AlphaFold AI predicts SARS-CoV-2 omicron variant might not evade antibody neutralization

Scientists from the University of North Carolina have recently conducted computational modeling studies to predict the structure and immune escape ability of spike receptor-binding domain (RBD) of the recently identified Omicron variant of severe acute respiratory syndrome coronavirus 2 (SARS-CoV-2). The findings reveal that despite some mutations in the spike RBD, the Omicron variant is not capable of fully escaping the host immune responses.

The study is currently available on the bioRxiv* preprint server.

Study: Predictions of the SARS-CoV-2 Omicron Variant (B.1.1.529) Spike Protein Receptor-Binding Domain Structure and Neutralizing Antibody Interactions. Image Credit: Lightspring/Shutterstock


The omicron variant of SARS-CoV-2 has been identified for the first time in South Africa in November 2021. The whole-genome sequencing analysis has revealed that the variant is heavily mutated, with 37 mutations in the spike protein and 15 mutations specifically in the spike RBD. On November 26, 2021, the World Health Organization (WHO) has designated the variant as a variant of concern (VOC). However, not enough evidence is so far available to understand the infectivity, transmissibility, pathogenicity, and immune escape ability of the Omicron variant.

In the current study, the scientists have computationally predicted the structure of the Omicron spike RBD from available sequences. Using the predicted structure, they have explored the dynamics of antigen-antibody interactions.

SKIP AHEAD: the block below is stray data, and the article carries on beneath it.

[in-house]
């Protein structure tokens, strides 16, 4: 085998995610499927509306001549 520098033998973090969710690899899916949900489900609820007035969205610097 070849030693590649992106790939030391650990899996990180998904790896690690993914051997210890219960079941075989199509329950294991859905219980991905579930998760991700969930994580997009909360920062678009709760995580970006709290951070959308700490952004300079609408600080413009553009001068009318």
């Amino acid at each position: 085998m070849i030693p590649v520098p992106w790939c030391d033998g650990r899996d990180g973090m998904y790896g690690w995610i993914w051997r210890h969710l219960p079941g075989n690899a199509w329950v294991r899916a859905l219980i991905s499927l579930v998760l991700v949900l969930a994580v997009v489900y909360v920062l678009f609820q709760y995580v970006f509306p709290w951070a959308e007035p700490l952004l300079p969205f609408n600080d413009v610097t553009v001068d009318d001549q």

Process flow of the prediction analysis steps.

Study design

The scientists used the amino acid sequence of the Omicron RBD to generate a three-dimensional structure via a deep learning model. Afterward, they simulated the interaction of predicted RBD structure with available structures of four neutralizing antibodies. The structures of these antibodies were obtained from SARS-CoV-2-infected patients.

They used the AlphaFold is an artificial intelligence program to predict the binding affinity of antigen-antibody interactions. They assessed interactions between epitope (antibody binding site) and paratope (antigen-binding site) structures to finally predict whether mutations in the RBD can facilitate the virus escape antibody-mediated neutralization. 

Possible inhibitory mutated RBD residues in Omicron (B.1.1.529) (structure shown in blue with mutated residues of interest shown in red). Note: the reference RDB structure (PDB: 6XC2 is shown in green with equivalent position residues highlighted in yellow. CC12.1 antibody Fab (from PDB 6XC2) is shown in magenta / pink.

Important observations

The receptor-binding motif (RBM) of the Omicron variant contains nine characteristic mutations. The analysis of variant-specific sequences revealed that the Omicron variant is distantly related to the original Wuhan strain of SARS-CoV-2 and its Gamma variant (first identified in Brazil).

The mutational analysis revealed that the Omicron RBD contains 15 single amino acid substitution mutations in the RBD that resulted in alterations in residue types. These mutations had caused changes in amino acid polarity and length of side-chains. These changes are expected to alter the binding affinity between RBD and antibody by either changing the surface charges or by creating steric hindrance.